• Barbados – critical problems;
  • Ivory Coast — return to the international bond markets;
  • Latvia – about to adopt the euro;
  • Somalia – a new Premier;
  • Ukraine – a deal between Kiev and Moscow

AUSTRALIA:  The AUD’s prospects are for continued softness as the Reserve Bank persists in its efforts to talk the unit down, the government’s budget deficit has widened, and the US Federal Reserve Bank has begun to gear back its monetary stimulus.

CHILE:  Chilenos cheered the second-round victory of Michelle Bachelet in the presidential elections. Some worry that the country’s enormous progress in recent decades will be undone. Much more likely, though, Chile will stay on its course, with more official attention being paid to greater social justice.

FRANCE: The government has been acting with considerable decisiveness abroad. It has shown much less resolve in tackling problems at home, where business activity has newly weakened and unemployment has climbed to the highest in 16 years.

GERMANY:  Chancellor Merkel begins her third term in a strong position, at the peak of her popularity, with strong majorities in parliament, and supported by a coalition of the two biggest parties. She has a strong Cabinet that may well prove to be more EU-friendly.

JAMAICA:  The economy is still on the edge of a crisis. Growth is minimal, inflation has picked up, and unemployment is high. After two debt restructurings in three years the burden is still staggering and there is some doubt as to whether the country will now make it without a further default.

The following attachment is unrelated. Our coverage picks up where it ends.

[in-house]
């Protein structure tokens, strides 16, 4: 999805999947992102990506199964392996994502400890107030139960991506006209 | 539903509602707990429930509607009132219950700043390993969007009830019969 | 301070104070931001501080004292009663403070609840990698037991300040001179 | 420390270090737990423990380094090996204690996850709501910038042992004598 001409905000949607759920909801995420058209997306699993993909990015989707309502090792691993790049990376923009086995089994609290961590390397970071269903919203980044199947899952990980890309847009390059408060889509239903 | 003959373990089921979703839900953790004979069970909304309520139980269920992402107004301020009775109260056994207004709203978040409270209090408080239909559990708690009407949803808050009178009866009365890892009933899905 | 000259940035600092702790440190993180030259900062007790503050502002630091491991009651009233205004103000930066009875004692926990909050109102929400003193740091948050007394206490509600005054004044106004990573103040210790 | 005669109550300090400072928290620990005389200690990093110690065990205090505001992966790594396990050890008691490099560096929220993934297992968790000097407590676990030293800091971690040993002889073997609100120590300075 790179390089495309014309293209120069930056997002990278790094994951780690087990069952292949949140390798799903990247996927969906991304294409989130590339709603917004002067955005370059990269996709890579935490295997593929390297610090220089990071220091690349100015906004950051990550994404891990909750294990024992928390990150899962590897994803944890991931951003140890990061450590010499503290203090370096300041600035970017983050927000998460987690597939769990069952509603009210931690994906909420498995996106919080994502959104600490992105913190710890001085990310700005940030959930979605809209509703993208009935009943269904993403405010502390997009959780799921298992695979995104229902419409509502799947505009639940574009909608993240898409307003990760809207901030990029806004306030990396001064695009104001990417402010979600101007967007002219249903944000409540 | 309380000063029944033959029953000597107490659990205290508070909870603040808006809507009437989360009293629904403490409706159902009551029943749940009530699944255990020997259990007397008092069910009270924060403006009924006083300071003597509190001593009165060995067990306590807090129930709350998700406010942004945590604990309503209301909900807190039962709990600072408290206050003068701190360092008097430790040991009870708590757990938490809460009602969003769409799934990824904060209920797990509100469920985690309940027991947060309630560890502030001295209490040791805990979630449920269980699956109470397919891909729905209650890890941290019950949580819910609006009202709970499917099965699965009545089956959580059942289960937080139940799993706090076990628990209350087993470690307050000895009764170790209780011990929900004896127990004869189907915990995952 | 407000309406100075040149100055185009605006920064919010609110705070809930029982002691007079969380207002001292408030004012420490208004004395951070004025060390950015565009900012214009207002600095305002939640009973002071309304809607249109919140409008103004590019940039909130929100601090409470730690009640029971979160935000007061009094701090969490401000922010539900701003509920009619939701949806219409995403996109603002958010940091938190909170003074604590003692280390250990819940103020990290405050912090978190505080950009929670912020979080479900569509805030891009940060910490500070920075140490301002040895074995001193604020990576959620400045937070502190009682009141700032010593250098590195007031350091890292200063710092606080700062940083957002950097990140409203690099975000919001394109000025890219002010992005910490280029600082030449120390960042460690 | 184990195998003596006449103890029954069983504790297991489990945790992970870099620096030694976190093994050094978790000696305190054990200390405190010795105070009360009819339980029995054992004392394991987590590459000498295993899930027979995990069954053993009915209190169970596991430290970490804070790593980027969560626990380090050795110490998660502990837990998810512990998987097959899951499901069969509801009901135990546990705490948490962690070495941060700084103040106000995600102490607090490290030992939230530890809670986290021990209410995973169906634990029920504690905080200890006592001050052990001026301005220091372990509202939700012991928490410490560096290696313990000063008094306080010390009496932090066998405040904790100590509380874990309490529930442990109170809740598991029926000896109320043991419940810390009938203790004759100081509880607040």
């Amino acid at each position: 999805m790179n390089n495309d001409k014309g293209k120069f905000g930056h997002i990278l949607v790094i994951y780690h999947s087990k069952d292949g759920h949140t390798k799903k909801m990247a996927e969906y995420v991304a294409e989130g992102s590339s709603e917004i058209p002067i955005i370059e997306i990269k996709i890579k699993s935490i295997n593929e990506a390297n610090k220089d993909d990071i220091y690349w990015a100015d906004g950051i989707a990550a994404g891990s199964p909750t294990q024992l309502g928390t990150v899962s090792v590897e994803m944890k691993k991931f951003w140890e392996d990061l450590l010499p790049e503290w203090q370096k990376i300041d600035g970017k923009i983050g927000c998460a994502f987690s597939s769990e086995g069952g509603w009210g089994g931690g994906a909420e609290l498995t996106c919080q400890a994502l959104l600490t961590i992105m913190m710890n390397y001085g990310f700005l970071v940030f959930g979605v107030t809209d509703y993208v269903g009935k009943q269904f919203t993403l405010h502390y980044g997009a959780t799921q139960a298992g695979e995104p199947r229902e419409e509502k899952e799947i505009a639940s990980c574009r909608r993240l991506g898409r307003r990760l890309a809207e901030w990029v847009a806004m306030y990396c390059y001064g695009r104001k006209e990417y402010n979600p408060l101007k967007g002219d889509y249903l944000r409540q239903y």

NIGERIA:  President Jonathan has been shocked by two leaked letters. At a time when the ruling PDP is divided and facing new threats from the opposition, this will almost certainly mean a further loss of momentum for economic reforms.

SAUDI ARABIA:  The House of Saud remains deeply uneasy about US policies, but for now it is difficult to discern viable options for Riyadh to pursue more independent policies. An entente with Israel may be one way, but not the basis for a truly major shift. At home, a crackdown on foreign workers has been gaining momentum.

TUNISIA:  Islamists and their opponents have reached a deal that should allow the nation to get back on track toward a democratic solution of its problems. A new constitution is close to completion and a second free election is around the corner.

Please note: The next issue of these Briefs will be published on January 2, 2014


This page is provided by S.J. Rundt & Associates, Inc., specialists in country risk assessment, consultants to multinational companies & banks, and publishers of Rundt’s World Business Intelligence and The Financial Executive’s Country Risk Alert. To order a subscription or individual issues of these reports, in print or by e-mail, contact S.J. Rundt & Associates, P.O. Box 1572, Montclair, NJ 07042; Telephone: (973) 731-7502, Fax: (973) 731-7503; E-mail: info@rundtsintelligence.com;  Web site: www.rundtsintelligence.com